Documents: Gardening From: Gardening From Alaska:

A Tale of Two Lawns
by Jeff Lowenfels
by Jeff Lowenfels

email: jeff@gardener.com

Jeff is the Past President of the Garden Writers of America, a columnist with the Anchorage Daily News, Host Alaska Gardens and Supporter of Plant a Row.


June 5, 2016

I have two lawns.

The first has never been fertilized or limed and hasn’t even been watered much over the years

It is as green as lawns come, soft to walk on, a joy to mow and incredible to behold. And for all the lack of attention paid to it, there are darn few dandelions. The robins are all over it and every time it rains, there are so many wormholes, it looks like the Nike golf shoe testing grounds.

Up until this year, the second lawn was also really green, but that was because it started out each spring (and finished up each fall after the first frost) with an application of liquid or granular, quick-release, high nitrogen fertilizer, whatever was on sale at the time with the first number in the label’s trilogy above 20. Every other year it was limed in the fall and more recently, because it started to need it, has even had a mid-summer feedings, too,

It, too, was green, but no robins hunted for worms on it. The nitrogen and phosphorous salts and the lime drove the worms away and killed the bacteria and fungi in the soil. Withhold the hits of lawn food and it would lose its luster as there was nothing else providing nutrients. And without the natural buffering by the soil life, the pH was always out of whack so there were occasional moss problems that had to be dealt with and increasing numbers of mushrooms.

In the first lawn, bacteria and fungi tie up nitrogen from grass clippings and leaves. This they release to the grass’ roots. The whole soil food chain is involved right up to the robins that eat the worms. As they search, robin’s spread some of the protozoa that eat the bacteria that release the nitrogen that makes the lawn green.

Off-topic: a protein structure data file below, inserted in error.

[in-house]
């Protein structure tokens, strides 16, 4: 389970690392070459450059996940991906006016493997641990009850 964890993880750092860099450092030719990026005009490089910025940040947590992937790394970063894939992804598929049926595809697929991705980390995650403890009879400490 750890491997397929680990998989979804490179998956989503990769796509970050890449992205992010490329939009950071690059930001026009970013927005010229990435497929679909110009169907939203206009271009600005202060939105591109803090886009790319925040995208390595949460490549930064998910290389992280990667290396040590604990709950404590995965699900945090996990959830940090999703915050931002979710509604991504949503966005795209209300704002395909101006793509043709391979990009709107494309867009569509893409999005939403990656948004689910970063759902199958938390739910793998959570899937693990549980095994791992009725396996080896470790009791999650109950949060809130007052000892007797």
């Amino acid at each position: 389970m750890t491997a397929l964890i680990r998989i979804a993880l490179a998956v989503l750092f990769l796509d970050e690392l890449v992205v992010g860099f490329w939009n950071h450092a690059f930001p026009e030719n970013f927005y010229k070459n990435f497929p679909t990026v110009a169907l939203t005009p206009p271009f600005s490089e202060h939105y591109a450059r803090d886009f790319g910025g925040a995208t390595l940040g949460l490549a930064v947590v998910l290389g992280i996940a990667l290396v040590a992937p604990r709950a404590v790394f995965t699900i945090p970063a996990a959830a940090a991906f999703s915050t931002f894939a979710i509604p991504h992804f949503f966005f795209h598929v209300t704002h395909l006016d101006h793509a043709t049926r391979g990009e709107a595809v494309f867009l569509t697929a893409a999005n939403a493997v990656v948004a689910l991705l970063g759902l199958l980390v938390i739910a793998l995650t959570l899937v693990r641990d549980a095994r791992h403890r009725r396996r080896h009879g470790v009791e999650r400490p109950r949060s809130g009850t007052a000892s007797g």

It is a beautiful system. Nature rules, feeds, waters and, even adjusts the pH. I only have to mow.

If your lawn is like my back yard, however, to stay green you have to feed it nitrates two or three times an Alaskan summer. We are now learning that the soil conditions these create make for weedy lawns that induce aphids into the birch tree and worse.

Moreover, the particular types of soil life needed for trees and shrubs to thrive in the lawn (fungally dominated) is missing and things you plant in the lawn are not performing up to par.

Moreover, without bacterial slime and fungi hyphae to bind soil particles, worms and microarthopods to create drainage, the soils become compacted, the lawn “blotchy.”

So here is my advice. Now that you have watered your lawn for a month, it is showing its true color(s). If you want it greener, now is the time to apply high nitrogen fertilizer, granular or liquid. The latter is easier because you can use the supplied hose-end sprayer. Do yourself a favor: cut the dose in half to see if that is effective before you put the second half on. Wait two weeks and see.

Or, better yet, switch your lawn from chemistry to biology and turn it into the likes of my front yard where all you have to do is leave the grass clippings on the lawn, mulch up the leaves in the fall instead of bagging them and, if you really see the need, occasionally throw down some low number, slow-release fertilizers.

To do this you have to restore the soil biota. You don’t have to rush. You can simply cut back on the amount of high nitrogen fertilizer you use every year until you use up what you have. Or you can apply dilute amounts of your favorite fertilizers over the summer. This is much less harmful to soil life.

However, here in Alaska, the quickest way to achieve freedom from constant lawn feeding is to stop using high nitrogen fertilizers, cold turkey, and apply a light covering, ½ inch or so of plain old, untreated, (no fertilizer or lime) Alaskan topsoil. Two or three cubic yards will do most any yard.

This top dressing provides organic matter to get life going again in the lawn soils. Consider, too, an application of bacterially dominated compost tea, 5 gallons per acre as a substitute or supplement.

You can also substitute soybean meal, (available at any feed store and at many outlets packaged by Whitney Farms-3lbs per 100 sq ft.)) or Cottonseed meal or Alaska White Cod Bone (local stuff) for the fertilizers you are now using. There are “gentle” fertilizers that feed proteins and carbohydrates to the bacteria so they can do your work for you.

In addition, you can add seaweed fertilizers for micronutrients and even mycorrhizal fungi; the latter especially should be mixed in with lawn seed when planting new lawns. These mycorrhizal fungi will extend the reach of your grass plants’ roots allowing them to mine for phosphates and micronutrients as well as water.

Either way, the choice is yours.

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